Are often neglected
In favour of death.
But here is a story!
A man and his wife in the evening
Are talking together
And find they agree
Though the meaning of life
"How would you like to help your grandfather in his allotment?"
Not a question to be answered then, or ever,
though potent with meaning.
A man and his grandson
at work in a garden, together.
But which of the two was nearer to God?
Without doubt, he thought I was
and I thought he was.
Has eluded their grasp.
Mapping proportions of the olden times,
what thoughts, how long ago
and who was loved?
Not difficult at all.
Just find a lively stick that dwells both then and now
and mark it off.
And is this one,
the awesome size of adult limbs
notched on an ancient pew
of those who loved the Lord,
who loved them too.
though how they knew,
was not revealed,
and nowhere any word
that thighs must shrink.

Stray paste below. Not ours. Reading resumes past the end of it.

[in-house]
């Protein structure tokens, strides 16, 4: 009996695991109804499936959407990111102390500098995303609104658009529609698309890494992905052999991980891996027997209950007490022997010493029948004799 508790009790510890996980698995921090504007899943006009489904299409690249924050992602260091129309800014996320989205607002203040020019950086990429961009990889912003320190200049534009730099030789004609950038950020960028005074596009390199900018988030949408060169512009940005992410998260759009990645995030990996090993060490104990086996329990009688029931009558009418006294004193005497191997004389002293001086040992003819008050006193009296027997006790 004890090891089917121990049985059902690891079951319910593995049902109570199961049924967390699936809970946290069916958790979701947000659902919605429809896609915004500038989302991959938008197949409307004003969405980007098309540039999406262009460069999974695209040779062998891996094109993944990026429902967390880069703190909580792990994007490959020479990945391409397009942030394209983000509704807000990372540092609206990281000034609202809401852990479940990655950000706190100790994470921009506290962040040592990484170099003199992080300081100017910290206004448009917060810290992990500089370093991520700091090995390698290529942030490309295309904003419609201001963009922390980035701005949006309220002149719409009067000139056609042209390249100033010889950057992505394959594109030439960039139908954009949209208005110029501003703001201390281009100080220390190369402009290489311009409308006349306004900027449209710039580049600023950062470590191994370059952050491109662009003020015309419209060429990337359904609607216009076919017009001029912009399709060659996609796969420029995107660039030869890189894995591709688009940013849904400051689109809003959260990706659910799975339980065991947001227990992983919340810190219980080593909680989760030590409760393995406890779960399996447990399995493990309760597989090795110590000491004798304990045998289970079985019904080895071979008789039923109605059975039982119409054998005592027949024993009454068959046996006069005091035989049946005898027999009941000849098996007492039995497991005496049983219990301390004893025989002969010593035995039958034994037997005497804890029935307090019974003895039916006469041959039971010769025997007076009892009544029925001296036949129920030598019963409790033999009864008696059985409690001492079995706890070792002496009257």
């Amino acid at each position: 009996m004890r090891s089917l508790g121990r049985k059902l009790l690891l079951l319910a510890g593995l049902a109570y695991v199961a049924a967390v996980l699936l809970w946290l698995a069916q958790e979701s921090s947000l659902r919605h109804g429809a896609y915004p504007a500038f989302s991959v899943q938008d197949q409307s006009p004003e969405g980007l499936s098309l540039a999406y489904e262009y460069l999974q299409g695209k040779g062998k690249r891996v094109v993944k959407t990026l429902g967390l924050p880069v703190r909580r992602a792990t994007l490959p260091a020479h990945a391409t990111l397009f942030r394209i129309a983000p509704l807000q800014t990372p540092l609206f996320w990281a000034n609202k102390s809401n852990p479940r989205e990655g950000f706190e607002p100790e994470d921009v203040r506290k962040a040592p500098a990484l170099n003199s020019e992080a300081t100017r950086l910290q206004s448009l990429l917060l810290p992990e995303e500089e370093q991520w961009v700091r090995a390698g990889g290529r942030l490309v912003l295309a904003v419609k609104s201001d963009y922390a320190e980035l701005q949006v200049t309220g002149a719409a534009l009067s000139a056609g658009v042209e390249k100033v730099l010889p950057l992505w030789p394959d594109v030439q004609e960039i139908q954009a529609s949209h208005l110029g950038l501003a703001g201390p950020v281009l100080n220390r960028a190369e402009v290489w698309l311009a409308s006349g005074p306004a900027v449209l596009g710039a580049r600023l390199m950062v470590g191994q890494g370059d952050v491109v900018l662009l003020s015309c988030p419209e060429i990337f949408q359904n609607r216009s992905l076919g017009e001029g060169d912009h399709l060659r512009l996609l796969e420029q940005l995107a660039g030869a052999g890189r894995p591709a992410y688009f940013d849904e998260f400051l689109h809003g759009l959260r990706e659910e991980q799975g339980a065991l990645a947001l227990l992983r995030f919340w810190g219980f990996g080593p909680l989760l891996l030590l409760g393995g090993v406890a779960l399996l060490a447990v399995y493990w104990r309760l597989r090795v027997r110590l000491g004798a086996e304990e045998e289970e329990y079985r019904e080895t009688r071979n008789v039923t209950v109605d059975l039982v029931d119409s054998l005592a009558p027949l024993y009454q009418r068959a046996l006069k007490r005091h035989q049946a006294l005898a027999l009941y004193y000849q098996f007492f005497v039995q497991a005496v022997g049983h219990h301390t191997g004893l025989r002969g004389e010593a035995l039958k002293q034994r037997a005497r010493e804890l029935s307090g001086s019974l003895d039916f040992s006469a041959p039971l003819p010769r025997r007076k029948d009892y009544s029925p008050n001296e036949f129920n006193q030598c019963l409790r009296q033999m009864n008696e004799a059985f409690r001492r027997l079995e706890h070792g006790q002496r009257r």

We go back far, but it is convenient
to fill a room with just a hundred,
reaching down till our new time began,
and I can serve them tea
and talk about old times,
in which they specialise.
Strange outlandish men,
but they would know each other
and converse in rougher tongues
and start to answer that
for which I brought them here.
Why, when all appear
so close together,
under the light in groups
was each so isolated, illuminated and alone
Silk or satin with the patina of pearl,
Remarkable to think that it lay
In its box
of the wardrobe
The bloom locked away,
while the rose bore fruit.
it did not take long
to work out
who was the family disgrace.
cider undid him. He
on his way down.
What’s in a name?
His mother’s heart was given
to a Yorkshire man
but he went on
and left her only with the name
of his home town
which she passed
to her eldest son.
Its all the same
What did it
was the constant having to explain.
But he had a life-
some proud family line bestowed it.
he was not
like any medieval hero
could have well
in a pub fight.
Instead he never wasted
Dewsbury Orlando Hillier
Some things are not to be taken at face value.
When my mothers cousin Lambert died
his wife thought that the swirling waters of his life
had ebbed away too soon.
developed them in the bath
and found out:-
he had got holes in his heart.'